The South African Football Association (Safa) has in the past been a subject of criticism from both the media and the football loving public for failing to deliver. The football governing body held its elections at the end of September, giving birth to a new president and executive committee. Analysts hailed the new man at the helm and tipped him to be the Houdini of South African football’s rise from the ashes.
But is the new president the right man to turnaround the misfortunes at Safa that have brought heartache to many South African soccer loving fans?
Born in Port Elizabeth on 3 September 1951, Daniel Alexander Jordaan, headed the 2010 FIFA World Cup Organising Committee as CEO.
Popularly known as Danny, he has over the years been a senior lecturer, politician, sports administrator, acute businessman and political activist in the struggle against apartheid in South Africa. Jordaan has been involved in South African football right through its emergence from apartheid. He was briefly named interim president of Safa back in 1991, when Safa made a presentation for readmission to Caf.
From 1997 to 2004, he was Safa’s CEO and the key force behind South Africa’s bids for the 2006 and 2010 World Cup finals. All his efforts came to fruition in 2004 when South Africa won the right to host the 2010 World Cup and Jordaan headed up the much lauded organisation of the tournament.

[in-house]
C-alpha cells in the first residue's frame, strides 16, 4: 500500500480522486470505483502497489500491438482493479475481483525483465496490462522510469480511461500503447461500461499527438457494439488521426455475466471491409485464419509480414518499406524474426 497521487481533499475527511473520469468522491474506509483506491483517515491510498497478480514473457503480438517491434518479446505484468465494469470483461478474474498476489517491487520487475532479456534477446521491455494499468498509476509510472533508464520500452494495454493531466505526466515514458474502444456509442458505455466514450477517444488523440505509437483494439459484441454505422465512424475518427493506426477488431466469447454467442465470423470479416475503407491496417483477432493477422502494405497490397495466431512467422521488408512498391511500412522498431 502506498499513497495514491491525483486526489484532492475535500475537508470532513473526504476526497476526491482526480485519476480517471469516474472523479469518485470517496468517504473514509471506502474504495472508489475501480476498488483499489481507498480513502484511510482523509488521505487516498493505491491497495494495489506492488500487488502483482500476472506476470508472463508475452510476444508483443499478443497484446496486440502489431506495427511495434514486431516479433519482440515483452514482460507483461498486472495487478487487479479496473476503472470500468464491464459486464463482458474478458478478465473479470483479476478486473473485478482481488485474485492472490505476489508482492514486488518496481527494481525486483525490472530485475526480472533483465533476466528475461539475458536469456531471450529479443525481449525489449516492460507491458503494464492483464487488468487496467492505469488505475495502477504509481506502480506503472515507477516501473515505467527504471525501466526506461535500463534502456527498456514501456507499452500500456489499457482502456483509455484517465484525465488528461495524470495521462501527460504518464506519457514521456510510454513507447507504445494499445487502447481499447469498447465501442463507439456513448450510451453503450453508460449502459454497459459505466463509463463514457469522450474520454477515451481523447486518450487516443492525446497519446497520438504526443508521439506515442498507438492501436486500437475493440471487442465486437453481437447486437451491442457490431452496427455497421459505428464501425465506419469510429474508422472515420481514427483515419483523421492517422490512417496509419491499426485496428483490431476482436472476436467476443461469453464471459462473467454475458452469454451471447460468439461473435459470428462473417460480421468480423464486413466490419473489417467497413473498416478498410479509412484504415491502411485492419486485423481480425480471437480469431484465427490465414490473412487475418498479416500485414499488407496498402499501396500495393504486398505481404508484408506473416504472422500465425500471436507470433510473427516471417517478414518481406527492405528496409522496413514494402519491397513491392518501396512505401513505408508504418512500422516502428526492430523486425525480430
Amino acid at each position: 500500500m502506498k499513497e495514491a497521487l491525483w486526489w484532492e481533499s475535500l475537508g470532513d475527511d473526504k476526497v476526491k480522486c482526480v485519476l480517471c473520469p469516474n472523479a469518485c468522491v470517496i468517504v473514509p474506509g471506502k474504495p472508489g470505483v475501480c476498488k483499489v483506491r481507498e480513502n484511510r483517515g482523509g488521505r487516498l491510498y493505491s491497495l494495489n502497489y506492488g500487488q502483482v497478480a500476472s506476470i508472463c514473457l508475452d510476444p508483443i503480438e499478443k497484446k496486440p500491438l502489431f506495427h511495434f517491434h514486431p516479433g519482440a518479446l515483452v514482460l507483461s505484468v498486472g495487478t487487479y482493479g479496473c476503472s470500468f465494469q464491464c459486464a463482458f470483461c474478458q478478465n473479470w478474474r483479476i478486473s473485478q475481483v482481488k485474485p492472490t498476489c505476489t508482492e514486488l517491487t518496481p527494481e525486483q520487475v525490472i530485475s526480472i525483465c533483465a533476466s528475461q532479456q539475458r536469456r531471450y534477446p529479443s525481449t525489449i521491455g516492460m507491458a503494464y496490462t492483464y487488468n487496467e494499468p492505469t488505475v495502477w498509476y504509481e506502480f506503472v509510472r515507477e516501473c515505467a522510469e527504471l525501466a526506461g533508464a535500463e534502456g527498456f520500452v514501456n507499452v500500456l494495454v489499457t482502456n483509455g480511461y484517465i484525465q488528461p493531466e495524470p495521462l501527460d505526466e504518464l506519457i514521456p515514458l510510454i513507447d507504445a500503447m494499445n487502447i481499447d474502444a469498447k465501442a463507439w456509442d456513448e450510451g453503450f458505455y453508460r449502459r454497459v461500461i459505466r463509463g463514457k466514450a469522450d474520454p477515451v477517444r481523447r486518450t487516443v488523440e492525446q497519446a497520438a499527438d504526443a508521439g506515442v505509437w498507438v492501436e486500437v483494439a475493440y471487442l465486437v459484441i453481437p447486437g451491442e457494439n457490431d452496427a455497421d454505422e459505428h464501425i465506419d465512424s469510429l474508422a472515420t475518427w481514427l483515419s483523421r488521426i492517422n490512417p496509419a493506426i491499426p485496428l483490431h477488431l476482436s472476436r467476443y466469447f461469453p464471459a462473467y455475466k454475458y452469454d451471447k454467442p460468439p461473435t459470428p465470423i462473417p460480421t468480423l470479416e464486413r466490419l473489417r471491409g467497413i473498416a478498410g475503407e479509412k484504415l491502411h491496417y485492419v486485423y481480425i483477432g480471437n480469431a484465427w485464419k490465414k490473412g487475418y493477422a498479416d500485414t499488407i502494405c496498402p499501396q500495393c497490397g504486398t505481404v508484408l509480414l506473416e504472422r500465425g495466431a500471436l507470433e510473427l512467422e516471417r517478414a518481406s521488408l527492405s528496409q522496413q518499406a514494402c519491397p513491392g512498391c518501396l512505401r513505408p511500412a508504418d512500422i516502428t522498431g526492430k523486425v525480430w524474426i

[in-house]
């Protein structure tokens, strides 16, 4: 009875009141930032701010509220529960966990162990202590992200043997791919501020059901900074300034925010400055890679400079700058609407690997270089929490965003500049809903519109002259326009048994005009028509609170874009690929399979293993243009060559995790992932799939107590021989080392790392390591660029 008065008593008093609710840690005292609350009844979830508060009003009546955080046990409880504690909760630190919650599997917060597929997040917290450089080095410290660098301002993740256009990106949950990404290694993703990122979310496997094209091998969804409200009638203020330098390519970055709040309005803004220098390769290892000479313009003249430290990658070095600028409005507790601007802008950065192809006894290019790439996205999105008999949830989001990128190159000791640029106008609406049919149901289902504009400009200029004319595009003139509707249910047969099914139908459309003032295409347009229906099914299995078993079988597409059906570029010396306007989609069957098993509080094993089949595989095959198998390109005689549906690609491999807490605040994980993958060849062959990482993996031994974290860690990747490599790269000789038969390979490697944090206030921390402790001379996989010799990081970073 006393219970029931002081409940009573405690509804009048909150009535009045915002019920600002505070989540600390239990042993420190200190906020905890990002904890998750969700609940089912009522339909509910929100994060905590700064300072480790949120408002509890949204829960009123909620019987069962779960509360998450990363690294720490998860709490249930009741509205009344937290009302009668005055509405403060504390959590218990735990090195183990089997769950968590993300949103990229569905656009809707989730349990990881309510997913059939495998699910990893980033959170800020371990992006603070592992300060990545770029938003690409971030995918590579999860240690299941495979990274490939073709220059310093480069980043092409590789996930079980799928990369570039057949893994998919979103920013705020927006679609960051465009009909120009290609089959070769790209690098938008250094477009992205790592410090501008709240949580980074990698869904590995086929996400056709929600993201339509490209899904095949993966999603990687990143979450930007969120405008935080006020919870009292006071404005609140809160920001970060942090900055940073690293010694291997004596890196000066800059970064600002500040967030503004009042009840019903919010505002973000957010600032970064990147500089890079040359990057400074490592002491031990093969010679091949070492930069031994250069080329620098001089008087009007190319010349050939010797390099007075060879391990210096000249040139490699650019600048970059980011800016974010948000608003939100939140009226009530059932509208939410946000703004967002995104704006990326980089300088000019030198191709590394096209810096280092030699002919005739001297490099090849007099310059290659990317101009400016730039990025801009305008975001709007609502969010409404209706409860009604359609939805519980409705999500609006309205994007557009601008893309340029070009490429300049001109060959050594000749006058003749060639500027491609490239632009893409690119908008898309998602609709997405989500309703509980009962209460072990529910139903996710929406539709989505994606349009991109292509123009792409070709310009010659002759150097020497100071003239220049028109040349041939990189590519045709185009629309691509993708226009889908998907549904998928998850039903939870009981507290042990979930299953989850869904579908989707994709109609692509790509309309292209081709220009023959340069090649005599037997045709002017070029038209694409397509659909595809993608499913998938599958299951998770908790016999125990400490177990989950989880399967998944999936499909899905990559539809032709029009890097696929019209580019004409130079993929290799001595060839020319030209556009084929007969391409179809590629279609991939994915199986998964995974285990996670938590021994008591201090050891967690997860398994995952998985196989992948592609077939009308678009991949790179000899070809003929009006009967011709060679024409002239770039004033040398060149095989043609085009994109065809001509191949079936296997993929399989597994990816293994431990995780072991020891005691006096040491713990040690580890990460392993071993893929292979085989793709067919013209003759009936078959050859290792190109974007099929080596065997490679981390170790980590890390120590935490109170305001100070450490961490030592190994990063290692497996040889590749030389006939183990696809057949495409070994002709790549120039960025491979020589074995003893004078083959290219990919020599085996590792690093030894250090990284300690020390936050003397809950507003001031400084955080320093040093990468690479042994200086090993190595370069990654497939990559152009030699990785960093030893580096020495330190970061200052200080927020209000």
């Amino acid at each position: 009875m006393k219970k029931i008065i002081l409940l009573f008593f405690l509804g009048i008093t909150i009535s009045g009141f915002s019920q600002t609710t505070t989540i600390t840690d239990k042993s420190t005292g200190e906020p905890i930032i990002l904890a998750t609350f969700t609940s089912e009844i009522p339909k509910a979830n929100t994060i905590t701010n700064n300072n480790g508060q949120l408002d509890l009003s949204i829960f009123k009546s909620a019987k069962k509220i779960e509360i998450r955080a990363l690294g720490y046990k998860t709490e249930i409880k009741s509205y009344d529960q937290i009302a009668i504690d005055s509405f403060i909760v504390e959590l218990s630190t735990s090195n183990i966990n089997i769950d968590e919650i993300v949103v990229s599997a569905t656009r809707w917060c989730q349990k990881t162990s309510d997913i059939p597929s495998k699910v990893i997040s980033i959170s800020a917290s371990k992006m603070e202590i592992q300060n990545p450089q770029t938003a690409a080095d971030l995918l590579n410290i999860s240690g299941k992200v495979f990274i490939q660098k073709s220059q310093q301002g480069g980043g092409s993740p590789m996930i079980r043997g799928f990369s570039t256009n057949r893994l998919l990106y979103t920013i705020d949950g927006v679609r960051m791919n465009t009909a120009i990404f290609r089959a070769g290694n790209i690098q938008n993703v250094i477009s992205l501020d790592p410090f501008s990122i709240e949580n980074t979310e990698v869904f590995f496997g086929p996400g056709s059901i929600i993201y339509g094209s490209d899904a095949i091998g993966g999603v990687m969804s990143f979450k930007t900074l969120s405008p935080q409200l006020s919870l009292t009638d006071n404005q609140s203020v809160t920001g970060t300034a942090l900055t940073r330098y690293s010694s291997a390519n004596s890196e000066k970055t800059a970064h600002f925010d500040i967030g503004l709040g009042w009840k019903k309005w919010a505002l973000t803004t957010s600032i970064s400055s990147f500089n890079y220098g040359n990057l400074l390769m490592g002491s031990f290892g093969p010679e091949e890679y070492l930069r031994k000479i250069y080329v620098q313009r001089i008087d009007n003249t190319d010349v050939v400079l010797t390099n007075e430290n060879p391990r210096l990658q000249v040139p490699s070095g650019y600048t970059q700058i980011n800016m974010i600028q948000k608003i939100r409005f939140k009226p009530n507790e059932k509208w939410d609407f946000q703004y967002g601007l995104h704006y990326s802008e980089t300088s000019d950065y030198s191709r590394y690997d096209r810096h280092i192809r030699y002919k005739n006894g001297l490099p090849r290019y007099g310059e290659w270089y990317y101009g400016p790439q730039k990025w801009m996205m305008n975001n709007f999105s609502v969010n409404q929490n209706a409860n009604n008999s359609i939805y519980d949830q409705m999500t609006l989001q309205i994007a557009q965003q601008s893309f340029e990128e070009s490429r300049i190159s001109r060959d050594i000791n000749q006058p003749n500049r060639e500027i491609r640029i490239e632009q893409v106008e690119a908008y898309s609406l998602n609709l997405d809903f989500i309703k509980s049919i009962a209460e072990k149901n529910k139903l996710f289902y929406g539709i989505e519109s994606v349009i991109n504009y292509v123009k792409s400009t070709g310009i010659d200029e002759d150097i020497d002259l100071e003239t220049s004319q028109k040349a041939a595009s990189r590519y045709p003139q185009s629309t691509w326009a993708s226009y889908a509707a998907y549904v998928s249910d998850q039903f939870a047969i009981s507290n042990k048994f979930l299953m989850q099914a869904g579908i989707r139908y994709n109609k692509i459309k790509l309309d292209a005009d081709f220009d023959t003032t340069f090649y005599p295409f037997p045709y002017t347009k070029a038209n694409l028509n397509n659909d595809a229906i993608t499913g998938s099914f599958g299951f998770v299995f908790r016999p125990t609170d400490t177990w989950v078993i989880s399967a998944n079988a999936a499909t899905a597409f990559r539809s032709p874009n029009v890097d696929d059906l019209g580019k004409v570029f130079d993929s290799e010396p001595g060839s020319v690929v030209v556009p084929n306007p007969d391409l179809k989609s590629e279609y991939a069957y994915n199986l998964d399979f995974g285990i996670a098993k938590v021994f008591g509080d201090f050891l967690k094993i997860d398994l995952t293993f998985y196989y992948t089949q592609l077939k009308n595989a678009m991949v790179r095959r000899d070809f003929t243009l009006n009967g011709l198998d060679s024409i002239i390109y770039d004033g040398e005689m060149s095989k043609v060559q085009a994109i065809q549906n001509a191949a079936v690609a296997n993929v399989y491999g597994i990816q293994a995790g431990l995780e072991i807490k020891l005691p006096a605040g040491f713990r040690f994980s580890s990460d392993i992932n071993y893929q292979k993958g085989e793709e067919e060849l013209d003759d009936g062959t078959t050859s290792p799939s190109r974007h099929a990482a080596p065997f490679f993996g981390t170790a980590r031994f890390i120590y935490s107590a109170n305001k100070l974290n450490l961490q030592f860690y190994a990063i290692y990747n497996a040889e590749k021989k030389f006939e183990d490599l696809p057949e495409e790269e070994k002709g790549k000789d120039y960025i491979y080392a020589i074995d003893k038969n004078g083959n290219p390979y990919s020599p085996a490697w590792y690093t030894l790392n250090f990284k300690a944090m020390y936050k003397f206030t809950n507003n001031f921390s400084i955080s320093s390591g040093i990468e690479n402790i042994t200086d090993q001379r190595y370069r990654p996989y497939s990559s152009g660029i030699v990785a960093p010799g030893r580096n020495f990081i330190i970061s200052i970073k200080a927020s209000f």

“The challenge for all of us is the development and reconstruction of South African football. Many say we are a football nation, but I say we are not. We have to get junior leagues going,” professes Jordaan who once joked that he might work in a postoffice rather than return to the stresses of football administration.
As the new Safa president, Jordaan will spearhead Vision 2022 with the aim to place South African football back on the world map. According to excerpts from the Vision 2022 document, Bafana Bafana must always be ranked in the top three in Africa and top 20 in the world in the next ten years.
But are Jordaan and his troops up for the challenge?
“I have spent a lot of time at Safa, mostly as a CEO, since 1981. Those who have worked with me know that I don’t tolerate failure. If we say that we have to achieve this and that, then we must aim to achieve that. Otherwise we must not instill false confidence in soccer lovers by promising things that we cannot deliver,” says Jordaan in an exclusive interview with Leadership.